Canada’s first-ever grocery code of conduct, which is currently being finalized, is not intended to become law. It is a voluntary, industry-led initiative aimed at improving supplier-retailer relationships within the grocery industry. The code will be enforced by a not-for-profit organization, which will receive initial government financing but is designed to be member-funded. There will also be an 18-month review process after the code is launched to ensure it adapts to the evolving industry. This approach is similar to the United Kingdom’s model, where an adjudicator ranks companies for compliance, driving a culture of trust rather than focusing on punitive measures.
The Canadian Grocery Code of Conduct being discussed is raising concerns among major players in the industry, such as Loblaw Companies Ltd. Loblaw has warned that the code could potentially increase food prices for Canadians by over $1 billion and has requested a meeting to address their concerns. The code is said to present challenges that could risk product availability and lead to increased food prices for customers.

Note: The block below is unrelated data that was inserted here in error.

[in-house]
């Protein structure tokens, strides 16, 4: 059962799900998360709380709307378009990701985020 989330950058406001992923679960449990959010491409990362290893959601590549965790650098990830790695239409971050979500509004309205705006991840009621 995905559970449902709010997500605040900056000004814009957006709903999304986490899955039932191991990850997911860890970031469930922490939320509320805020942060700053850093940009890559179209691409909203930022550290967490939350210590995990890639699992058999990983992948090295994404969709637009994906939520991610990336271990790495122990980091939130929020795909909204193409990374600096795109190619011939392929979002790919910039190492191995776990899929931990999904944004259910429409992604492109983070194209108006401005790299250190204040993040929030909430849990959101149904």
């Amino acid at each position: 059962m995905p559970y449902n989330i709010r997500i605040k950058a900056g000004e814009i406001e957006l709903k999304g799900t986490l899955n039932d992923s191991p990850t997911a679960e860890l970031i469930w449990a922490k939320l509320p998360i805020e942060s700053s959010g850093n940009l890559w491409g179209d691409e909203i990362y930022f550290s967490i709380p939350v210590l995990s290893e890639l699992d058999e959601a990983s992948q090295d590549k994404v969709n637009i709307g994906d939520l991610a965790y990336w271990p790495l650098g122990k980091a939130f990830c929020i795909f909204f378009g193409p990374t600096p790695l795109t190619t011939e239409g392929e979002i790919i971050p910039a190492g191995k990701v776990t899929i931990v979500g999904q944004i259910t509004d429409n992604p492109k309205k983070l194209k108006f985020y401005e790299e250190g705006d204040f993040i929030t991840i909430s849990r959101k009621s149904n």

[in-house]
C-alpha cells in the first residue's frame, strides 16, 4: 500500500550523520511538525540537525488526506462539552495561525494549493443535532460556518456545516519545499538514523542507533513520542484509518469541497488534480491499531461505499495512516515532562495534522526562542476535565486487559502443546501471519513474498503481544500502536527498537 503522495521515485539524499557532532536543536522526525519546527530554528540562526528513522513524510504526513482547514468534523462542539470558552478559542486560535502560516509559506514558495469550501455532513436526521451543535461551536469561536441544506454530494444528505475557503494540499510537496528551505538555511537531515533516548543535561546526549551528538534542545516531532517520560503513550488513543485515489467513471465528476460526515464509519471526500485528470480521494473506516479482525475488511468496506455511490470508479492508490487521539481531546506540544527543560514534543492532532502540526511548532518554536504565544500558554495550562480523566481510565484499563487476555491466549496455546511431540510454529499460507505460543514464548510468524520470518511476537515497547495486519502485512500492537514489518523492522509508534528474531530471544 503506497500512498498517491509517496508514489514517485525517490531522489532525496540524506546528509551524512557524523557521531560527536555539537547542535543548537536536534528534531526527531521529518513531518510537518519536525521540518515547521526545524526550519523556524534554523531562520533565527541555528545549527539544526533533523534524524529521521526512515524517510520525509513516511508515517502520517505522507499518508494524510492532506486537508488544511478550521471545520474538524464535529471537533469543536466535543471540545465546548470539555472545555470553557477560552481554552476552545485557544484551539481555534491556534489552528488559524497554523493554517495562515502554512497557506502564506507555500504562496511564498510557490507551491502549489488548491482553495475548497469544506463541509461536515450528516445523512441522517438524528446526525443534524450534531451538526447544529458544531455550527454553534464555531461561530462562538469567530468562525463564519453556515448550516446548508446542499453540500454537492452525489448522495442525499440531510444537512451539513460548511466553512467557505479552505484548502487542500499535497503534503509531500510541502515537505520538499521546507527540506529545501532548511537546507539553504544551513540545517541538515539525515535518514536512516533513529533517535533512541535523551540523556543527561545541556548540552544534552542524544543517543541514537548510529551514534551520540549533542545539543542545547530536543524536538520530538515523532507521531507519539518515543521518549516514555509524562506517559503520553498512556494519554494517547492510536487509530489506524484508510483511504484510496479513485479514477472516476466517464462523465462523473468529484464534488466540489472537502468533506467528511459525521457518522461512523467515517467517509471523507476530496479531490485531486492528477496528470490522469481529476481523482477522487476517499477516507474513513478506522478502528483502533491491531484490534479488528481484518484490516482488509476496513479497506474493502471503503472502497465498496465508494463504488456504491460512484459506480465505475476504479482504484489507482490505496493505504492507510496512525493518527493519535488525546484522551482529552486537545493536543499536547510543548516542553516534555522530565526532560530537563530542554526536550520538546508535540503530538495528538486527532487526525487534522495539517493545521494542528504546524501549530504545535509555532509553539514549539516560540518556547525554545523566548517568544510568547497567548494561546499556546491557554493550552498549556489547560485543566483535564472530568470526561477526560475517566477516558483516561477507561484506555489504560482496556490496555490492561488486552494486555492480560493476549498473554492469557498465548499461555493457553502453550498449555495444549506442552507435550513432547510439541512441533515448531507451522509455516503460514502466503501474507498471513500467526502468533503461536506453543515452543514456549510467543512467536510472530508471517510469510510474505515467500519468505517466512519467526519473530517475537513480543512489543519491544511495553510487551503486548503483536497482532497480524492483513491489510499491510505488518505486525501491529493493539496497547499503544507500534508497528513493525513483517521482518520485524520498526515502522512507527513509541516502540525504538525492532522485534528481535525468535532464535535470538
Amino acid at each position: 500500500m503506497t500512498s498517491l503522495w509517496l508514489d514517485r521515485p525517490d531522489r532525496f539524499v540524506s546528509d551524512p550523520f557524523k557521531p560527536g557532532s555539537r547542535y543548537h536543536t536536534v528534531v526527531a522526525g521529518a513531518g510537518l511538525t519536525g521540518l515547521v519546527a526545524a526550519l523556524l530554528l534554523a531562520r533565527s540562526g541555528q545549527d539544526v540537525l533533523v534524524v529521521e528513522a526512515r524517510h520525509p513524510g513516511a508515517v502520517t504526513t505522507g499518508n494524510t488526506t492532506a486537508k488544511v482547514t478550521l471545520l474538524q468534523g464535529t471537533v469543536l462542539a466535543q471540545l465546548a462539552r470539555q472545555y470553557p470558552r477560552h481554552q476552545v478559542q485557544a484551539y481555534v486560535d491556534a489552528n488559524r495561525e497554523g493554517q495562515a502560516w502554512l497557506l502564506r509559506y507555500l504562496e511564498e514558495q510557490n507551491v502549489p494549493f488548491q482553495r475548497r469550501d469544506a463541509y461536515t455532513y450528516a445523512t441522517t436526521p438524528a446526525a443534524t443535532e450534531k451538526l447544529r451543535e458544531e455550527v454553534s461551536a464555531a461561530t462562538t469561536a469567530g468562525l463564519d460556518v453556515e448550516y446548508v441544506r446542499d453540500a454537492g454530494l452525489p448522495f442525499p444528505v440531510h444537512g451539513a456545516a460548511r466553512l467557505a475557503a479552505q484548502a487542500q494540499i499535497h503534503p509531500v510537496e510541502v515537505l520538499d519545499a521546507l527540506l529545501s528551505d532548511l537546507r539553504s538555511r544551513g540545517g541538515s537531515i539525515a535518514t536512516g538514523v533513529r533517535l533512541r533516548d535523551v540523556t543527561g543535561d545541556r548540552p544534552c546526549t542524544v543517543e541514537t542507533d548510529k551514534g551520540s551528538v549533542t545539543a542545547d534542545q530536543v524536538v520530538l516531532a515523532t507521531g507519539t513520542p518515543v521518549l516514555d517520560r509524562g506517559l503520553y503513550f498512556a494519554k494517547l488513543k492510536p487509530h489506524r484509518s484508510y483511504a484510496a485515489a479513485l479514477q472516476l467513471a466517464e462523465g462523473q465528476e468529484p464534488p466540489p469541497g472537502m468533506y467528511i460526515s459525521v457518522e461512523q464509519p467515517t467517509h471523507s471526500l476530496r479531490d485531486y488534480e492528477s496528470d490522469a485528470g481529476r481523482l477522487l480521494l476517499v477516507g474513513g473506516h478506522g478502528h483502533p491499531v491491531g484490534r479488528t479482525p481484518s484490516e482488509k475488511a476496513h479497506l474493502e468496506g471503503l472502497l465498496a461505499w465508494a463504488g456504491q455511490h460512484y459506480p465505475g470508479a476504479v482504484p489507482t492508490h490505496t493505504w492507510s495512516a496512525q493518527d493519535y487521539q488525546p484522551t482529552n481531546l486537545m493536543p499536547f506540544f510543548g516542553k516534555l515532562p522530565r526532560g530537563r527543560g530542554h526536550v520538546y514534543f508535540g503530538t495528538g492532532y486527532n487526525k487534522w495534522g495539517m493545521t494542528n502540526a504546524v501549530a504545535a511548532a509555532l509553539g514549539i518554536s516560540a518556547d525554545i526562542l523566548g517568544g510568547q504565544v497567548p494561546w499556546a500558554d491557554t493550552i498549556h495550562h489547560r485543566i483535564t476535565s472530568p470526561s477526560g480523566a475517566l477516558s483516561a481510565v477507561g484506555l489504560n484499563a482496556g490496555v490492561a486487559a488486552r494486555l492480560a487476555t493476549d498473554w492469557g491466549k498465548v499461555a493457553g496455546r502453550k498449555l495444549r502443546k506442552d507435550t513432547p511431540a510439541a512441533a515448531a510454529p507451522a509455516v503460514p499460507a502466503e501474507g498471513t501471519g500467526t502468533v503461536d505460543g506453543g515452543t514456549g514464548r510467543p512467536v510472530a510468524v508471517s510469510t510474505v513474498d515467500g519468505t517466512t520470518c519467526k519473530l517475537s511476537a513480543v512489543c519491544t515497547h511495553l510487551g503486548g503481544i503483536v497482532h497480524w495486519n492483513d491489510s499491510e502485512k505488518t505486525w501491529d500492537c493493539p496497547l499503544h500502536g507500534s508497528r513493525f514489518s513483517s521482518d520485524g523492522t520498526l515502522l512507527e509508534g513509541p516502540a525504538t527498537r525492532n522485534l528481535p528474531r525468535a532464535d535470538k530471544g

Walmart Canada has also expressed concern, noting the risk of adding burdens that could drive up food costs, especially during inflationary times.
Michael Graydon, the CEO of Food, Health & Consumer Products of Canada and co-chair of the steering committee developing the code, has urged companies to engage with the code, which is near completion and expected to be overseen by a non-profit organization by the end of the first quarter of 2024.
The committee developing the code was formed in response to industry calls to address the issue of large grocery retailers charging suppliers higher fees, which became a public issue in 2020. Despite the concerns raised by Loblaw and Walmart, members of the committee believe there is no evidence to suggest that the code would raise food prices or negatively impact retailers’ ability to meet consumer needs.
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